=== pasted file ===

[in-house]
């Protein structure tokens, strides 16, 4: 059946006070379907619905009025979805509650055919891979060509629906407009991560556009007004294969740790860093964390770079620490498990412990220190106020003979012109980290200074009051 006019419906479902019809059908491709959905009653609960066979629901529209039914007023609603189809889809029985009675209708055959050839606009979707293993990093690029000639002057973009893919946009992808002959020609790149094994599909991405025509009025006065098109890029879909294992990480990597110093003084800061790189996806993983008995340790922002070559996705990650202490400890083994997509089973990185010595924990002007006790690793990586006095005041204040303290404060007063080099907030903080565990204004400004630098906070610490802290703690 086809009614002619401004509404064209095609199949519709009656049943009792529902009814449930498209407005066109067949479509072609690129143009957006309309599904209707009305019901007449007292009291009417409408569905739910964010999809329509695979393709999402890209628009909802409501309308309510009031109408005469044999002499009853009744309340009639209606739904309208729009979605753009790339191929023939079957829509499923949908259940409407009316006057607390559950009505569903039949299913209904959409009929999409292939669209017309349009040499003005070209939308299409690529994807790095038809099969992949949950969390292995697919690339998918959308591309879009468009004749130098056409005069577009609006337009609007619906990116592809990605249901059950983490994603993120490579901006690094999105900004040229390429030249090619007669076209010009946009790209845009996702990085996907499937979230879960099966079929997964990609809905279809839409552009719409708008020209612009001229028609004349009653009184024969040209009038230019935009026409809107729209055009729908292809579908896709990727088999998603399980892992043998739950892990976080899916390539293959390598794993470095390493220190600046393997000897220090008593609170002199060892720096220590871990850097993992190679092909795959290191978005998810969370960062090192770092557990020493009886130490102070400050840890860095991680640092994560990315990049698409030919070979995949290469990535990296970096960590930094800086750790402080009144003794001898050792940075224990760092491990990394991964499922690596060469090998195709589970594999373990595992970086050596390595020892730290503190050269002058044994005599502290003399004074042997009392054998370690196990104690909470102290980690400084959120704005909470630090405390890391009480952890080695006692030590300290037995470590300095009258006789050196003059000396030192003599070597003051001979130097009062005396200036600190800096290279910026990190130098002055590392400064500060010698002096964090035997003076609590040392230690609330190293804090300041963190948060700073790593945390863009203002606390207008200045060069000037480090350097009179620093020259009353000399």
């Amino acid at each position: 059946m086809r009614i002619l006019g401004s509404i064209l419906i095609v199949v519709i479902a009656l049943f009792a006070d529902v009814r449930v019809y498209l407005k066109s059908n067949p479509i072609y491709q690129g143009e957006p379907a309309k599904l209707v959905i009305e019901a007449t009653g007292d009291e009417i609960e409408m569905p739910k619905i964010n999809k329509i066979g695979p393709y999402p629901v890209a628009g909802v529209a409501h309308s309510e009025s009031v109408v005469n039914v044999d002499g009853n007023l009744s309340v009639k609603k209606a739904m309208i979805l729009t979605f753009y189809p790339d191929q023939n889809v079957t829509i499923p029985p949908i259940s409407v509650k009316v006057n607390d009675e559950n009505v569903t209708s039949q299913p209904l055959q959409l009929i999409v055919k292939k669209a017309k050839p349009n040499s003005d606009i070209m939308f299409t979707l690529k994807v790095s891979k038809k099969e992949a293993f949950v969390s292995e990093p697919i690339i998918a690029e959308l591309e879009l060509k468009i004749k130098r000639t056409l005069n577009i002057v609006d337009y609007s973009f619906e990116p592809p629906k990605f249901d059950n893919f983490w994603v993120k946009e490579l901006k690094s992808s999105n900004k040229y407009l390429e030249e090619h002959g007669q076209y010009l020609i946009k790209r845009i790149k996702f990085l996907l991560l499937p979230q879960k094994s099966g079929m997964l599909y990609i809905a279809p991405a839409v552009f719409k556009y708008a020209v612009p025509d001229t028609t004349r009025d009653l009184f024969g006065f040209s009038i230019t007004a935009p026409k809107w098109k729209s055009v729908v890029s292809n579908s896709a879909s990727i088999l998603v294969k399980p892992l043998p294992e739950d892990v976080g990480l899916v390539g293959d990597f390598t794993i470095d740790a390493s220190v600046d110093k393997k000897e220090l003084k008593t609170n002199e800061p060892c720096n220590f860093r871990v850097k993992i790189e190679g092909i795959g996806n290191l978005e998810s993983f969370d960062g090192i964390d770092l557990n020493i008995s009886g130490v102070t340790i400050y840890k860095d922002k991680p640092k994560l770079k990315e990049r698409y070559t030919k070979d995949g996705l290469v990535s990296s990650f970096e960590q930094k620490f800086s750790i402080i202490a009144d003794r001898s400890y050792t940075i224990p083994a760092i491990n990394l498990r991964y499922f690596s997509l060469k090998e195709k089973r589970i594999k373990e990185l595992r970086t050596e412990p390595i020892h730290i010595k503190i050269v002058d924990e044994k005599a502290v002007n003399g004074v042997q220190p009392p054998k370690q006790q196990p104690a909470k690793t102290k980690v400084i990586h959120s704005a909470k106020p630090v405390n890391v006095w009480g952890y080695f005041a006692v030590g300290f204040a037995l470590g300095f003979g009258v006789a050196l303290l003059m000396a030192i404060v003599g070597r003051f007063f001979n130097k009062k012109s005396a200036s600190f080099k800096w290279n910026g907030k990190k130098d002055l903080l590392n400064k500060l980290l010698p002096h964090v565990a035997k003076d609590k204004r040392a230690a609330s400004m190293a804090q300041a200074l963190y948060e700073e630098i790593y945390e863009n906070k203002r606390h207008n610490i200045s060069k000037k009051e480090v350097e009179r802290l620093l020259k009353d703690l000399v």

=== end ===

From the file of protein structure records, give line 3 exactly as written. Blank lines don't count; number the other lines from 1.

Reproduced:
């Amino acid at each position: 059946m086809r009614i002619l006019g401004s509404i064209l419906i095609v199949v519709i479902a009656l049943f009792a006070d529902v009814r449930v019809y498209l407005k066109s059908n067949p479509i072609y491709q690129g143009e957006p379907a309309k599904l209707v959905i009305e019901a007449t009653g007292d009291e009417i609960e409408m569905p739910k619905i964010n999809k329509i066979g695979p393709y999402p629901v890209a628009g909802v529209a409501h309308s309510e009025s009031v109408v005469n039914v044999d002499g009853n007023l009744s309340v009639k609603k209606a739904m309208i979805l729009t979605f753009y189809p790339d191929q023939n889809v079957t829509i499923p029985p949908i259940s409407v509650k009316v006057n607390d009675e559950n009505v569903t209708s039949q299913p209904l055959q959409l009929i999409v055919k292939k669209a017309k050839p349009n040499s003005d606009i070209m939308f299409t979707l690529k994807v790095s891979k038809k099969e992949a293993f949950v969390s292995e990093p697919i690339i998918a690029e959308l591309e879009l060509k468009i004749k130098r000639t056409l005069n577009i002057v609006d337009y609007s973009f619906e990116p592809p629906k990605f249901d059950n893919f983490w994603v993120k946009e490579l901006k690094s992808s999105n900004k040229y407009l390429e030249e090619h002959g007669q076209y010009l020609i946009k790209r845009i790149k996702f990085l996907l991560l499937p979230q879960k094994s099966g079929m997964l599909y990609i809905a279809p991405a839409v552009f719409k556009y708008a020209v612009p025509d001229t028609t004349r009025d009653l009184f024969g006065f040209s009038i230019t007004a935009p026409k809107w098109k729209s055009v729908v890029s292809n579908s896709a879909s990727i088999l998603v294969k399980p892992l043998p294992e739950d892990v976080g990480l899916v390539g293959d990597f390598t794993i470095d740790a390493s220190v600046d110093k393997k000897e220090l003084k008593t609170n002199e800061p060892c720096n220590f860093r871990v850097k993992i790189e190679g092909i795959g996806n290191l978005e998810s993983f969370d960062g090192i964390d770092l557990n020493i008995s009886g130490v102070t340790i400050y840890k860095d922002k991680p640092k994560l770079k990315e990049r698409y070559t030919k070979d995949g996705l290469v990535s990296s990650f970096e960590q930094k620490f800086s750790i402080i202490a009144d003794r001898s400890y050792t940075i224990p083994a760092i491990n990394l498990r991964y499922f690596s997509l060469k090998e195709k089973r589970i594999k373990e990185l595992r970086t050596e412990p390595i020892h730290i010595k503190i050269v002058d924990e044994k005599a502290v002007n003399g004074v042997q220190p009392p054998k370690q006790q196990p104690a909470k690793t102290k980690v400084i990586h959120s704005a909470k106020p630090v405390n890391v006095w009480g952890y080695f005041a006692v030590g300290f204040a037995l470590g300095f003979g009258v006789a050196l303290l003059m000396a030192i404060v003599g070597r003051f007063f001979n130097k009062k012109s005396a200036s600190f080099k800096w290279n910026g907030k990190k130098d002055l903080l590392n400064k500060l980290l010698p002096h964090v565990a035997k003076d609590k204004r040392a230690a609330s400004m190293a804090q300041a200074l963190y948060e700073e630098i790593y945390e863009n906070k203002r606390h207008n610490i200045s060069k000037k009051e480090v350097e009179r802290l620093l020259k009353d703690l000399v």